Coaching – empowering people to come up with their own solutions to issues or goals – is being extensively used in Fortune 500 companies. But what does coaching look like in startups?
I posed this question to Ülo Vihma, personal coach at Pipedrive, a sales and management software provider, one of the largest startups in Estonia. Mr Vihma, who previously has extensive experience in coaching for “regular” companies, has now coached in the company’s Tallinn, New York and Lisbon offices.
Is coaching at a startup different?
“On personal level it is not much different. People are still people. But there are three distinct elements of the organization and culture of startups, at least here in Pipedrive. First, similar to most companies bent on digital innovation, also this firm is focused on growth. The tempo of work and the output is high. But at the same time – and I guess this is the main difference with so-called regular companies – we refrain from building mid-level management arrangements and departments. Instead, we focus on the self-management of employees. This also means, thirdly, that self-esteem and -value of employees is also very high. If they don’t like it here they look for jobs elsewhere and for a skilled engineer there are opportunities galore,” says Mr Vihma.
Mr Vihma then explains that these characteristics of a startup is a reason why this particular type of companies were among the first in Estonia that employed coaches and incorporated them in their human relations strategy. Estonian startups are doing really well, in fact there are more unicorns (firms valued 1 billion or higher) per capita than anywhere else in the world. This also requires special attention to the crucial element that makes the success possible – the people. On one hand, innovation and growth-oriented organization requires flexible arrangements which, in turn, benefit greatly from coaching. On the other hand, high pressure creates risk for burning out and this has to be tended for.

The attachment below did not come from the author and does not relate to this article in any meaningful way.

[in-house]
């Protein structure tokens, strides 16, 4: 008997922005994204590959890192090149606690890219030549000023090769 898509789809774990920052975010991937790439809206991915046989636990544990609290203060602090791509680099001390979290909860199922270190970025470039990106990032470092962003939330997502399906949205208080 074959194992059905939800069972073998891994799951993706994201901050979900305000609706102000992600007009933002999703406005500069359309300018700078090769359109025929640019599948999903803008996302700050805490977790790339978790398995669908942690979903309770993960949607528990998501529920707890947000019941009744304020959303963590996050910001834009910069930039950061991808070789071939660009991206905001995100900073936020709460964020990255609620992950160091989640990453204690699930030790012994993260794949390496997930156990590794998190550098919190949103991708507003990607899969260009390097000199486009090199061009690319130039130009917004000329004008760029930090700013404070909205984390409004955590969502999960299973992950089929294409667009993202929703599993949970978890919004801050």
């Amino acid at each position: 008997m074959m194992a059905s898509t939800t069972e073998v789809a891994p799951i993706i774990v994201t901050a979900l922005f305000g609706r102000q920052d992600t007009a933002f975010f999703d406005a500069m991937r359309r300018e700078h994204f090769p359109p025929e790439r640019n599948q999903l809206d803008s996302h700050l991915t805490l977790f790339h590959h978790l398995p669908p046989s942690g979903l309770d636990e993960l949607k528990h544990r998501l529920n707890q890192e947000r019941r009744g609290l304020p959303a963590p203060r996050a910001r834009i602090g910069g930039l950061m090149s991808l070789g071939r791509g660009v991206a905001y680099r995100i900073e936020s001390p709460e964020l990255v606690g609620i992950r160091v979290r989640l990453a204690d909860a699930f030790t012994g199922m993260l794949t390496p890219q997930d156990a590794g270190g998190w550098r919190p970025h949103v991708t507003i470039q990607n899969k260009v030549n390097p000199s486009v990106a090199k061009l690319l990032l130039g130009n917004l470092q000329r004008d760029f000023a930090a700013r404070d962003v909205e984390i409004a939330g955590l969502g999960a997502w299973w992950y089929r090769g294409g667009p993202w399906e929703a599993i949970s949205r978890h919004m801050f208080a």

What is self-management?
“This means an attitude that people cope well with their work and their life. They can guide themselves, they are happy and motivated. This kind of self-dependence has proven to boost innovation. But here this corresponds to the degree of liberty on organizational level,” Mr Vihma says.
“For example, in the Lisbon office, a manager of 20-some engineers – we call this a tribe – left. We then asked if instead of hiring a new manager this tribe would like to manage itself… and they agreed. Four leading engineers stepped forward and distributed the management tasks among themselves,” Mr Vihma elaborates.
“When there are a lot of opportunities around it is especially crucial that you think through what are your own personal goals and what are the obstacles in achieving them. This is where I can help,” Mr Vihma explains his daily work. “But at the same time, because a lot is expected from people, they may push themselves too much. This is another reason why coaches are important, because they help to recognise the symptoms of burnout and respond to them adequately.”
Leaping towards potential
“It is not uncommon that a person who, for example, is hired at the support team and after some time knows the product really well and is willing to move on to either marketing, research, data analysis, or products development. Just yesterday I was coaching a guy like this. He is studying engineering and I helped him to plan his next steps within this company to make realistic expectations and to achieve them.”
“It used to be that everyone in the western world had a therapist. Nowadays the word coach is much in fashion,” Mr Vihma puts his work in a larger perspective. “We can see this from the proliferation of types of coaches: executive, business, personal, life, career coaches and so on. The latest trend is climate change coach,” Mr Vihma muses. “But the core of their work is the same – to ask questions and to reflect back the answers. This deceptively simple process can have tremendous returns.”